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Lookup NU author(s): Dr Diana Maria Contreras Mojica
This is the authors' accepted manuscript of a conference proceedings (inc. abstract) published in its final definitive form in 2019. For re-use rights please refer to the publishers terms and conditions.
Costa Rica is located along the Pacific Ring of Fire. The seismicity of the country is determined by the interaction between the tectonic plates of Cocos and Caribe in the Subduction Zone (Protti, Schwartz, & Zandt, 1996), the micro-plate of Panama and the distorted rings of the North and South of Panama. The subduction can generate seismic events of great magnitude, which represents a high seismic hazard due to tsunamis along the Pacific coast of Costa Rica (CAPRA, 2009). Moreover, there is a broader system of local faults that cross the central region, denominated the distorted ring that crosses Costa Rica (Villar-Vega, 2018). The convergence zone of the tectonic plates of Cocos, Caribe and Nazca is located to the southeast of the country in the region of the Dulce Gulf. This converge zone is the reason for the presence of high “seismic swarms” in this region of the country. The earthquakes in Cartago (1910), Limon (1991), Chinchona (2009) and Samara (2012) confirm the high level of seismicity in Costa Rica (CAPRA, 2009). The country is divided into seven provinces: San José, Alajuela, Cartago, Heredia, Guanacaste, Puntarenas y Limón. The province of San Jose canton is divided into 20 cantons and the Province of Guanacaste is divided in 11. In the framework of the Assessing and Mitigating Earthquake Risk in the Caribbean and Central America (CCARA) project, and jointly with the municipality of San Jose and the National Commission of Emergencies (CNE) of Costa Rica, we undertook a participatory assessment of seismic risk and resilience-based using the Resilience Performance Scorecard (RPS) methodology developed by Khazai, Anhorn, & Burton (2018). The RPS is a self-evaluation methodology to empower the community to assess resilience parameters based on primary source information. This methodology consisted on 39 questions distributed in six dimensions: Legal and Institutional Arrangements; Social Capacity; Critical Services and Public Infrastructure Resilience; Emergency Preparedness, Response and Recovery; Planning, Regulation and Mainstreaming Risk Mitigation and Awareness and Advocacy. The participants have divided two groups: officials from the government institutions of San Jose and representatives of NGOs’ present in Costa Rica and community leaders from the cantons of San José, Escazú, Desamparados, Aserrí, Alajuelita and Vásquez de Coronado from the province of San Jose and Cañas en Guanacaste. The workshop with the officials took place the 15th June 2017, we count with 34 attendants, 14 (41%) were women and 20 (59%) were men. The workshop with the community leaders was undertaken on the 16th of June 2017. The community leaders selected by the CNE already belonged to a group of people who participate in activities of capacity building in disaster prevention and emergency attention. In this workshop, we had 40 attendants. The participation of women was the double of men, 27 (67%) were women and 13 (33%) were men. The attendance numbers show a high representation of women, which was one of the objectives of the RPS in San Jose. Both exercises were undertaken in the local language: Spanish. Regarding the dimension of Legal and Institutional Arrangements, it was clear that the community leaders were aware of the existence of a land use plan, but the application is not visible for them. The government officials know very well the National Law of Emergency and Risk Prevention (Legislative Decree N.º 8488 - Record N.º 14.452), thus it is clear for them who are the responsibility of the Disaster Risk Reduction (DRR) activities, but not for the citizen. There are big differences between officials and the community leaders in the perception of topics related to Social Capacities such as decision making, cultural heritage, availability of social programs, accessibility and evacuation routes, coverage of health services for vulnerable population and the immigration. In regards to critical services and public infrastructure resilience, it was concluded from the discussion that it is a necessary renewal of lifelines with the participation of the institutions in charge of the DRR and community leaders. With respect to Emergency Preparedness, Response and Recovery, it was found that very few participants keep some kind of available provisions in case of an earthquake and that the municipality does not have a local center for the implementation and coordination of emergency response. Officials and community leaders agree that the level of awareness of population regarding the impact of an earthquake on their impact and their life is almost none, then it is necessary to promote the insurance among the population. The officials and community leaders have a similar opinion related to the activities involved in the planning, regulation and mainstreaming of risk mitigation (Contreras et al., 2018). In conclusion, the result of the application of this methodology reports medium to high levels of seismic risk and resilience perceived among the sampling population in the six dimensions that the methodology was tested. The main recommendation is to increase the participation of the community in the actions oriented to enhance resilience in Costa Rica.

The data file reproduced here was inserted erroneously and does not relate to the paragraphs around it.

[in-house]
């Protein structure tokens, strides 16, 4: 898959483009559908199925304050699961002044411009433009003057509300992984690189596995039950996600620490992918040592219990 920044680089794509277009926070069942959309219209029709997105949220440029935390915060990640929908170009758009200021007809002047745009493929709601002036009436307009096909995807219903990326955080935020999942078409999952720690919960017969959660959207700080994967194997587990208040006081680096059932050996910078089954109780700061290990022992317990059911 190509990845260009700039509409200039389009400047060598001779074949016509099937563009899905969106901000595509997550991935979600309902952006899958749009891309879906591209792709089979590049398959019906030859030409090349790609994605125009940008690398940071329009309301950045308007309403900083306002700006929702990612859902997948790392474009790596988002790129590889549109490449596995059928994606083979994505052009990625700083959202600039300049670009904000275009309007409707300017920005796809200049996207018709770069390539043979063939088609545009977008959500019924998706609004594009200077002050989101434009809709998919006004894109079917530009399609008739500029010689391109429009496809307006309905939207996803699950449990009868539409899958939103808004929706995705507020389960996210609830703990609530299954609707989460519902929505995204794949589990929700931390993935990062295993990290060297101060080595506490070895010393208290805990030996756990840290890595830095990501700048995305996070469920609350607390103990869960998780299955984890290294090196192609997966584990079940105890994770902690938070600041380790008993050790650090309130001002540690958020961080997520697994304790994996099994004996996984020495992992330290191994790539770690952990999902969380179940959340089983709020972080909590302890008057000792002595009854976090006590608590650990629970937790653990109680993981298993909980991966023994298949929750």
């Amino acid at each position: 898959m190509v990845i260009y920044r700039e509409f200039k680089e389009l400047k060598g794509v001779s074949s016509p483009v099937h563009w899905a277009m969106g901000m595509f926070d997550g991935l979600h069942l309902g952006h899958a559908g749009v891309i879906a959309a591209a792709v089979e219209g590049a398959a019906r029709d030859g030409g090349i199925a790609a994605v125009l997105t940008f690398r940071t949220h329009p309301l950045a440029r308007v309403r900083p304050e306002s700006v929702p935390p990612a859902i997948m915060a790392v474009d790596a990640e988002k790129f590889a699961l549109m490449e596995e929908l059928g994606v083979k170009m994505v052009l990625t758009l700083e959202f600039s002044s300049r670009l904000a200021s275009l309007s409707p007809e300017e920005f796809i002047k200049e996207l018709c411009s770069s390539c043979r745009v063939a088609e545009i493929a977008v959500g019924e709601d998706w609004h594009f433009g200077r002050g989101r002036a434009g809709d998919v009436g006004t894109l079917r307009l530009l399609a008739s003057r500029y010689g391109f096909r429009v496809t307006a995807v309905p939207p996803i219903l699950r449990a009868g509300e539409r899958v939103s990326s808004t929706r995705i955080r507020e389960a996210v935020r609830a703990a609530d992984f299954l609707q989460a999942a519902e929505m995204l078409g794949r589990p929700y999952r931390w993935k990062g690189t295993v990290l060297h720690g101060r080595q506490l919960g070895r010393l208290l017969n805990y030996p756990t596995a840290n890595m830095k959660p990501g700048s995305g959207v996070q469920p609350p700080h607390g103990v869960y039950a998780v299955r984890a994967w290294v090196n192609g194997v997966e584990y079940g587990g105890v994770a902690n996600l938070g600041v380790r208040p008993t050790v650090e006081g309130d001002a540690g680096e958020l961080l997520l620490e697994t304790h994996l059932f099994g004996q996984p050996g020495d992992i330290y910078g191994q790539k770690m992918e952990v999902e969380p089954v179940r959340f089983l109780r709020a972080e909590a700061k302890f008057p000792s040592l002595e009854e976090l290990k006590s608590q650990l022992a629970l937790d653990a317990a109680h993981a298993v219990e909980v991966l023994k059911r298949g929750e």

Author(s): Contreras D, Villar M, Romero L, Salgado D, Castillo R
Editor(s): von Meding, J; Chmutina, K; Forino, G; Raju, E
Publication type: Conference Proceedings (inc. Abstract)
Publication status: Published
Conference Name: i-Rec 2019: Disrupting the status quo: Reconstruction, recovery and resisting disaster risk creation
Year of Conference: 2019
Online publication date: 04/06/2019
Acceptance date: 04/04/2019
Date deposited: 22/03/2019